When Theresa May stood outside Downing Street last month and finally announced her intention to step down, she gave a speech that many described as among her finest. In what must have been an excruciatingly emotional situation, her voice cracked towards the end. However, she held her head high and walked back into Number 10. And then – apparently – the assembled media corps laughed.
There’s nothing new about politics being a tough contact sport where, despite the protestations of the lead players, playing the man rather than the ball is par for the course. But what have we become, when openly mocking someone’s emotional anguish is OK?
Being a leader – a good leader – is hard. Being a female leader can be even harder. If you are unemotional, you are cold. If you show any flicker of humanity, you are hysterical. I wasn’t there, but I’m pretty confident that the press pack didn’t cackle when David Cameron hummed a little ditty as he strode back into Downing Street after his own resignation speech.
We’d like to think these stereotypes don’t exist in education, but they do. If we are truly a profession that is about developing and nurturing people – about human flourishing – why are we so bad at it when it comes to adults? Teachers are leaving the profession hand over fist and nothing seems to stem the flow. How did it get to this?
Recognising the humanity
There is no easy answer – pressure; workload; a focus on data rather than people. The reasons are too numerous to count, but one commonality is the fundamental question of how we care for each other. How we recognise the humanity in the profession. How we properly acknowledge that we are mothers, we are fathers, we are daughters, sons, carers, grandchildren. We are the nose-wipers, we are the bed-changers, we are the family taxi service, we are the shoulder to cry on, and the arms that defend and comfort when things go wrong. We are human.
And yet we seem to have forgotten that in education. With so many colleagues leaving the profession, we need to think again – quite fundamentally – about how we need to do things differently.
Two years ago, I wrote an article about the pressing need to change attitudes and behaviours in education to help nurture the next generation of female leaders. I made the point that too many women in senior positions in education are still having to choose. Sometimes whether to have children at all, other times – as I did then – only to have one child. These are choices that no one should have to make, and yet, while we are certainly seeing more women in senior positions, that has often come at a very high personal cost.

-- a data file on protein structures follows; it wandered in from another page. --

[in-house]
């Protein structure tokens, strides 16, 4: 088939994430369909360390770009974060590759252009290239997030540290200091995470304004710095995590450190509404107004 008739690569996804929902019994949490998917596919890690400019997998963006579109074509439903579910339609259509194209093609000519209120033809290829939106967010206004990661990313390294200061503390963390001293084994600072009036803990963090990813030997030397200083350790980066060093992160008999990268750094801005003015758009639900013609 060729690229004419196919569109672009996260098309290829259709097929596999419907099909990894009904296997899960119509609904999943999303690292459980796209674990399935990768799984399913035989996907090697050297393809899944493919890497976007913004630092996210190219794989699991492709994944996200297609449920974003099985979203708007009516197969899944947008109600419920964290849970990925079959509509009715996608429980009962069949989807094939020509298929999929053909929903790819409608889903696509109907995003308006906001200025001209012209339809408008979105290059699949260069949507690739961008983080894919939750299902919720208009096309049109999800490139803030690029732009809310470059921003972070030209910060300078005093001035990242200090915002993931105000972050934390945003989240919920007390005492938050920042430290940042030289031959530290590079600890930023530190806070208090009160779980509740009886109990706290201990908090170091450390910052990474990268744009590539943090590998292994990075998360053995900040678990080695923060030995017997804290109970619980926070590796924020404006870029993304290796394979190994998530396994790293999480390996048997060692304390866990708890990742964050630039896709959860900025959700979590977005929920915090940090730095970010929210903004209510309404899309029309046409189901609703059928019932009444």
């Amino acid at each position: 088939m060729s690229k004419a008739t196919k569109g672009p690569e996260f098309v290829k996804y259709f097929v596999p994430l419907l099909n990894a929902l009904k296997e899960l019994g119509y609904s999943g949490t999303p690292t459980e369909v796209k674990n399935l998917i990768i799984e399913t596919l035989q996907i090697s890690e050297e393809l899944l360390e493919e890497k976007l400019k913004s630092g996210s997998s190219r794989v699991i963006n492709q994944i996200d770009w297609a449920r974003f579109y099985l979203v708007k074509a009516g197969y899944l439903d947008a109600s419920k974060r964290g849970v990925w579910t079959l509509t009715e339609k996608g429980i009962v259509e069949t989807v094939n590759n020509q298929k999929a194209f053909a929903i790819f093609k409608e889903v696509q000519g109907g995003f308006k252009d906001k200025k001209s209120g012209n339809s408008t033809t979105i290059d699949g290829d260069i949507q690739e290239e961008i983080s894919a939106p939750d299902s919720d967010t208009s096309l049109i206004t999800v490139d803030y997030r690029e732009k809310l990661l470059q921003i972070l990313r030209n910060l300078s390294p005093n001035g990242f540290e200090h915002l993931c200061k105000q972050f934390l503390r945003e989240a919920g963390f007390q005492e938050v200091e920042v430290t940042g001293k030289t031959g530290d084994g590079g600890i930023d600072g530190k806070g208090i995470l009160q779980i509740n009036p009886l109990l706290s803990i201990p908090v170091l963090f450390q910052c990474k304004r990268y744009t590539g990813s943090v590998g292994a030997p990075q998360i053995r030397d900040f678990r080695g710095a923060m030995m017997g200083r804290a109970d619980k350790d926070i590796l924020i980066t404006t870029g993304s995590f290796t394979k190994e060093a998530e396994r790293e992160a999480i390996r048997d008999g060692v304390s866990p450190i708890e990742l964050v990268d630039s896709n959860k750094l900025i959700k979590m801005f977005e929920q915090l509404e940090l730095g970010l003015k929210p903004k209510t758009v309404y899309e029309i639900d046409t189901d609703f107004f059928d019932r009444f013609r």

The impossible child
But things can change. And they have for me – I am just three weeks away from having my second child, something that two years ago I had decided was not going to be a possibility. This is all highly personal, but I think it’s really important to speak out if we are ever to see a change in the sector. The bottom line is that we have to get better at finding ways to be more flexible and to honour home life. How many women are lost to our profession because of the rigidity of our school structure? The default of “this is how things have always been done” just doesn’t have any flex in it to recognise family life or other personal commitments.
We have to get better at this – better at thinking about childcare, better at thinking about parental leave, better at thinking about compassionate leave, better at thinking about career breaks. But not only thinking: we then need to actually do something. Because it is only then that we will get the best out of people – the best of them as professionals and the best of them as humans.
Investing in human capital
I have been chief executive of Astrea since January 2016. From a standing start, three and a bit years later, there are 27 academies in our family, and I am delighted to say we have a 100 per cent record in Ofsted inspections, with all schools that were previously failing demonstrably improving – often moving from “inadequate” to “good”. Our results are equally impressive: at key stage 2, they are four times the national average improvement, and we expect to build on this again this summer.
These outcomes have been hard-won. They have not been achieved at any cost – which far too often means a human cost, whether of pupils or staff. Our achievements are there because we are investing in human capital – investing in our staff and our people, and in trying to walk the talk of an approach that is all about human flourishing – our pupils and our staff.
I am incredibly proud of what we have collectively achieved at Astrea. I will be enjoying time with my new baby – something that seemed impossible just a few short years ago – safe in the knowledge that the organisation is built on rock-solid foundations. And when you have those rock-solid foundations, built on love, on care, on nurture, you can start walking the talk on flexing the organisation to the people, not flexing the people to the organisation.
Libby Nicholas is chief executive of Astrea Academy Trust